The IONA® test risk score is a measure of the chance of a pregnancy being affected with a trisomy, given the background risk and the observed relative amounts of chromosome 21, 18 and 13. It is calculated by combining the background (prior) risk and a risk ratio derived from chromosome measurements, using Bayesian statistical methods. If the measured level of a chromosome is close to that expected in an unaffected pregnancy then this generates a low risk score for the corresponding trisomy; if the chromosome level is elevated this results in a high risk score. 

The maximum risk score for each trisomy produced is capped to account for the impact of biological factors which could confound the test result. The caps are T21: 95%, T18: 75% and T13: 60%. These are the maximum risk estimates that can be displayed on the report. The minimum risk score generated is also capped at 1:1,000,000, to improve the readability of the report.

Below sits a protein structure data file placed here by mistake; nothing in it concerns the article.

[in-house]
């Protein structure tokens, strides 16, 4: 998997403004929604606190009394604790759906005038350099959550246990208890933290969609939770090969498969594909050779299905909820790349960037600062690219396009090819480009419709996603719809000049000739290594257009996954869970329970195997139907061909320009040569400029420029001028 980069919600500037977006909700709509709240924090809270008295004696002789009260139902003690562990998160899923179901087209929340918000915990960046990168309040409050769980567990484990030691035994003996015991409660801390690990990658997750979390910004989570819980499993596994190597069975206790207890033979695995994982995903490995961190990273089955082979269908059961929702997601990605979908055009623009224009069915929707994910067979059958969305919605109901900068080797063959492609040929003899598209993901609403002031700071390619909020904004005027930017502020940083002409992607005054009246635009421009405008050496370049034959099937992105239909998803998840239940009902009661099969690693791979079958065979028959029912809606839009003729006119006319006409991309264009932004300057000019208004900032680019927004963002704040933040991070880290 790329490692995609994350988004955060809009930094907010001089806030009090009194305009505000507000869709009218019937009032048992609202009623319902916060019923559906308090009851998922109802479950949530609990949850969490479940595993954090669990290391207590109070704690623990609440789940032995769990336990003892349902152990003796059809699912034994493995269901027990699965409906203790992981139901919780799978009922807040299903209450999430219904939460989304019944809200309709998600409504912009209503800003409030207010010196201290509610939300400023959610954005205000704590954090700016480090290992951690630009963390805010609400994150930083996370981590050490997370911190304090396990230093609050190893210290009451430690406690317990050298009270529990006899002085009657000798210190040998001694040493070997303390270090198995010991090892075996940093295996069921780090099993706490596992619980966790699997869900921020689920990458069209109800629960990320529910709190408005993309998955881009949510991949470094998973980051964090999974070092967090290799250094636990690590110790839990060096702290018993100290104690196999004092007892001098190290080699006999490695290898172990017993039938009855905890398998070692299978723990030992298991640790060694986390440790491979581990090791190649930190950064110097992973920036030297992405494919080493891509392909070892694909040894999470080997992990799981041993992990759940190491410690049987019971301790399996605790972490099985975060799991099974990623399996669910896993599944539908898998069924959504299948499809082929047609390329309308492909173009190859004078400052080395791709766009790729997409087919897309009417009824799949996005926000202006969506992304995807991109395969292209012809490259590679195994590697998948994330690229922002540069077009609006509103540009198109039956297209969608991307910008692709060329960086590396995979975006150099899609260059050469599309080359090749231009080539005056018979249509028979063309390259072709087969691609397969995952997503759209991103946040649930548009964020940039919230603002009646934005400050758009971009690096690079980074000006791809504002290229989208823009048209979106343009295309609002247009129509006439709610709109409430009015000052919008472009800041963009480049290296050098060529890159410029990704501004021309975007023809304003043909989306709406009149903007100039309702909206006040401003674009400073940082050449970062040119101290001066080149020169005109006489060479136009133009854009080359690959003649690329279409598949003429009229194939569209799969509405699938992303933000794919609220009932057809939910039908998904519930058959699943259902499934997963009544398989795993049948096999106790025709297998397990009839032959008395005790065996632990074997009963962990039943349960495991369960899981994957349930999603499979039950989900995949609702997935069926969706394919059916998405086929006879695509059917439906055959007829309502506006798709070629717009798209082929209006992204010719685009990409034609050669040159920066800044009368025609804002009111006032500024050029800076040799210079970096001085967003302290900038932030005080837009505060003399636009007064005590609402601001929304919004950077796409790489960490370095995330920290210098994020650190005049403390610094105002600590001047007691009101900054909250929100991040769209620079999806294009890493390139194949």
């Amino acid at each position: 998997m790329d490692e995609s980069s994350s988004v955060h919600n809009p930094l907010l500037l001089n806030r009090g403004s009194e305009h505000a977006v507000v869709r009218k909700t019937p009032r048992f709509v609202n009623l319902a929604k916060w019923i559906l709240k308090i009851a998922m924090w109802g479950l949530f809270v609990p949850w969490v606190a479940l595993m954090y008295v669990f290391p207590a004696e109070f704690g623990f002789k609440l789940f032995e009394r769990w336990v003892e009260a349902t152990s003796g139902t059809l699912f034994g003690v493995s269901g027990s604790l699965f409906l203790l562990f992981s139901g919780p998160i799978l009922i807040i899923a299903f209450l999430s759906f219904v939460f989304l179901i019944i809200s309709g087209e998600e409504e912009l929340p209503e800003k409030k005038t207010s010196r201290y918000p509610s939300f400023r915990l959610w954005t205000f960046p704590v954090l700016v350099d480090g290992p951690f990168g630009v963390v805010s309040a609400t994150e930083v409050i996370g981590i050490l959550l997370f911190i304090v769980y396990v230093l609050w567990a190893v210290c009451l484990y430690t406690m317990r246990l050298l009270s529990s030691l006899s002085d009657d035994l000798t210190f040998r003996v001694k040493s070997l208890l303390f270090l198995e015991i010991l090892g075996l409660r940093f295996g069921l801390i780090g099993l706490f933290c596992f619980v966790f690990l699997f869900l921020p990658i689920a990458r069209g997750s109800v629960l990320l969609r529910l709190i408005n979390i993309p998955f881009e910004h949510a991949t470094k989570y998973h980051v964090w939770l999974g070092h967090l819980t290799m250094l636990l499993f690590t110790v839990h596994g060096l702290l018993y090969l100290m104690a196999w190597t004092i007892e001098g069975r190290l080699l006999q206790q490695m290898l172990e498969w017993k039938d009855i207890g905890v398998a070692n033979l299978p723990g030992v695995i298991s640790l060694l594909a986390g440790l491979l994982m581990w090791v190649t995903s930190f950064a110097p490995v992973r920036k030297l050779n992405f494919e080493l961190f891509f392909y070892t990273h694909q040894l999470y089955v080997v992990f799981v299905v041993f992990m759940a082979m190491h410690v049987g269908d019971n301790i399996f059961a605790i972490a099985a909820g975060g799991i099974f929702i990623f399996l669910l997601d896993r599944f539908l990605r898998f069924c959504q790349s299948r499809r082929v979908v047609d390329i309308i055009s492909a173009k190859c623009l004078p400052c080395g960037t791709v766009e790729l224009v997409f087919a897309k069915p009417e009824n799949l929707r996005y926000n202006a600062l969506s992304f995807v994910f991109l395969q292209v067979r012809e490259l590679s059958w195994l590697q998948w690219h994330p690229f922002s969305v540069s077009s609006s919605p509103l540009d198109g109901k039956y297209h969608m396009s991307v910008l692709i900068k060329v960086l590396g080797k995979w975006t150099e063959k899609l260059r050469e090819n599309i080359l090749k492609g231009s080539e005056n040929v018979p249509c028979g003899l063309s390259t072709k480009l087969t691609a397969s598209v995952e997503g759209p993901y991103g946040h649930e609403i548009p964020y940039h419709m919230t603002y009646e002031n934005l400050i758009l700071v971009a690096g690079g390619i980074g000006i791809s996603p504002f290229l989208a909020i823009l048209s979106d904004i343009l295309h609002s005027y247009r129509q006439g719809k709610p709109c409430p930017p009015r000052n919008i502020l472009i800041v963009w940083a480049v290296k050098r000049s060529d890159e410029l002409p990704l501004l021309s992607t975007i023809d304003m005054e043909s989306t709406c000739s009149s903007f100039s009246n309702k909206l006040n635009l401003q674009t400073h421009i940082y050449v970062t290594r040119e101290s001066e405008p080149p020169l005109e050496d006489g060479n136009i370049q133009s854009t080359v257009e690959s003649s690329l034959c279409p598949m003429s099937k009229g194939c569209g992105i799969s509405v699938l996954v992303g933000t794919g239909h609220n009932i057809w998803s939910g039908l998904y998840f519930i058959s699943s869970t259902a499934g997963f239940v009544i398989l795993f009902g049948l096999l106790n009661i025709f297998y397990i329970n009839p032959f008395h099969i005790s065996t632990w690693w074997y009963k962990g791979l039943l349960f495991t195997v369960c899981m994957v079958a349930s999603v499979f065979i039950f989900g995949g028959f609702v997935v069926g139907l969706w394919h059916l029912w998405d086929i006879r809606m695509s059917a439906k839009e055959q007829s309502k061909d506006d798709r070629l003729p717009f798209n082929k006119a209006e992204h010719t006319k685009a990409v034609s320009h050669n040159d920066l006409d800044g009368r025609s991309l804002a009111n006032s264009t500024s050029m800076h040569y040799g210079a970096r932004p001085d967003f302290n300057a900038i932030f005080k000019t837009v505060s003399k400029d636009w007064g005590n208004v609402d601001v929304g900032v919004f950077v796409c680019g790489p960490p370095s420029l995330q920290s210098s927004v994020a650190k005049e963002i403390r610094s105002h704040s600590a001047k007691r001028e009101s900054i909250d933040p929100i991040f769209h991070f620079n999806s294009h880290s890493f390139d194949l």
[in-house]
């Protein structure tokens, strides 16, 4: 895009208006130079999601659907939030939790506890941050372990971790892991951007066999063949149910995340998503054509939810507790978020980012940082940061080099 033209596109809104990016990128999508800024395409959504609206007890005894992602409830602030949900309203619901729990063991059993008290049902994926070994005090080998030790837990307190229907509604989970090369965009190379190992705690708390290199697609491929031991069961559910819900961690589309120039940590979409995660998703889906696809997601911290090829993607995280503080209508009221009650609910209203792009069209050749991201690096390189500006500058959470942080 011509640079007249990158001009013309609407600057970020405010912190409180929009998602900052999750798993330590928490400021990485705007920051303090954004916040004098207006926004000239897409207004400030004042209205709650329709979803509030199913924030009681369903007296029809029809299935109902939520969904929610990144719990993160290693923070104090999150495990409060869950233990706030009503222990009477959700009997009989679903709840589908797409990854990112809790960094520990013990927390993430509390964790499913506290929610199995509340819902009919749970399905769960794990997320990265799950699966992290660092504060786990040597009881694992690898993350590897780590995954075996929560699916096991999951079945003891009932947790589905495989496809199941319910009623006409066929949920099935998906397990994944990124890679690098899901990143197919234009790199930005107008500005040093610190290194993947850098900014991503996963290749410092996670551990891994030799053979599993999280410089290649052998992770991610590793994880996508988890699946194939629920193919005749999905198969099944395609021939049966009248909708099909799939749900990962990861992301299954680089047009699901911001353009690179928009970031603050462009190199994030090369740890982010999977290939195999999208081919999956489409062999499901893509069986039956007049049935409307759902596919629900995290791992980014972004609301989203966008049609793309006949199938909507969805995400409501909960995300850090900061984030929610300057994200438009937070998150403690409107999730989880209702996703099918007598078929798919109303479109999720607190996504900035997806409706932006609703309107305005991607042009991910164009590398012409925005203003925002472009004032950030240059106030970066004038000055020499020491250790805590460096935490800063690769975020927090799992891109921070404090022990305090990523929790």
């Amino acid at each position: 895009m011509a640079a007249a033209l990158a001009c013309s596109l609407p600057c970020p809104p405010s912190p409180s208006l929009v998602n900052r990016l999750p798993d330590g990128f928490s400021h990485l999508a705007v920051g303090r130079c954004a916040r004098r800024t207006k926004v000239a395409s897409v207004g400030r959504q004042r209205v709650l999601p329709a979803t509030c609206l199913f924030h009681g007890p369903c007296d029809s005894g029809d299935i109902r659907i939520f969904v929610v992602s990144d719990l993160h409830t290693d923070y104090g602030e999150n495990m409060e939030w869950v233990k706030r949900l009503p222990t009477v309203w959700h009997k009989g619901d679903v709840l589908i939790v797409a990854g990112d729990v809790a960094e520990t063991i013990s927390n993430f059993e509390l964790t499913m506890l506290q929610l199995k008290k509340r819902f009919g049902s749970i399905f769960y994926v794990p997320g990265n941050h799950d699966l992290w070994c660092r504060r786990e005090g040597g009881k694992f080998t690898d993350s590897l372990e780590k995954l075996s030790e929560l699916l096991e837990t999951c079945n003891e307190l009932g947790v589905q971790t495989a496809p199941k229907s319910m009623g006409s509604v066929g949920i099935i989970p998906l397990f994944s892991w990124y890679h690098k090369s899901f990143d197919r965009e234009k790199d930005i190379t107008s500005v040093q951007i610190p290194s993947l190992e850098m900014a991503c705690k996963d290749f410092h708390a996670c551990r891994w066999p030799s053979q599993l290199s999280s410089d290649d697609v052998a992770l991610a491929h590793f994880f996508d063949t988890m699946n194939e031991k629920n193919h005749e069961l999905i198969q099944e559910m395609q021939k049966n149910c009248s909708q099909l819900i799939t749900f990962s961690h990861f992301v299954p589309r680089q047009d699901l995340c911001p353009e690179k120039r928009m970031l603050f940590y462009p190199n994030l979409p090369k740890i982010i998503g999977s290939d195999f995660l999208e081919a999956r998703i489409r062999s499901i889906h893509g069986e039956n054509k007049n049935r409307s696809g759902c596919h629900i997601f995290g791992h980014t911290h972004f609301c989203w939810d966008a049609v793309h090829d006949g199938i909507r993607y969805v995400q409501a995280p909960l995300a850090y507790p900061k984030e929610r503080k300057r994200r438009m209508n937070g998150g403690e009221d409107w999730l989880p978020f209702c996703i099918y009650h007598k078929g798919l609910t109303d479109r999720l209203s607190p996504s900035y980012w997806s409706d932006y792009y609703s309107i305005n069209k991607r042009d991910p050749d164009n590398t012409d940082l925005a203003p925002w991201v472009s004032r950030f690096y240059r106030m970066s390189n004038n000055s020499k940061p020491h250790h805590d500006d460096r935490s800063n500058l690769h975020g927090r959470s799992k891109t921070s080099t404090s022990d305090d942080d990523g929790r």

The risk score represents the risk of trisomy as judged by the relative level of chromosomes 21, 18 and 13 combined with the background risk, but as stated above there is always a very small possibility of a false negative due to biological factors (for example: confined placental mosaicism or a vanishing twin).

5. What is fetal fraction and how is it used in the IONA® test?

The fetal fraction is the proportion of cell-free DNA which is derived from the placenta.1 The IONA® test estimates fetal fraction using a combination of sex chromosome analysis and differential sequence representation. The IONA® test requires a minimal fetal fraction of ≥2% to generate a valid result. Where the fetal fraction is between 2 and 4%, a dynamic fetal fraction method is used to assess the validity of samples, if certain additional QC criteria are met. This feature allows IONA® to maximise the number of samples available for analysis.

6. Is maternal age considered?

By default, the IONA® test uses the prior risk derived from the published risks for trisomies 21, 13 and 18 at the patient’s age when providing a blood sample3.

7. Is it possible to customise the prior risk based on other data?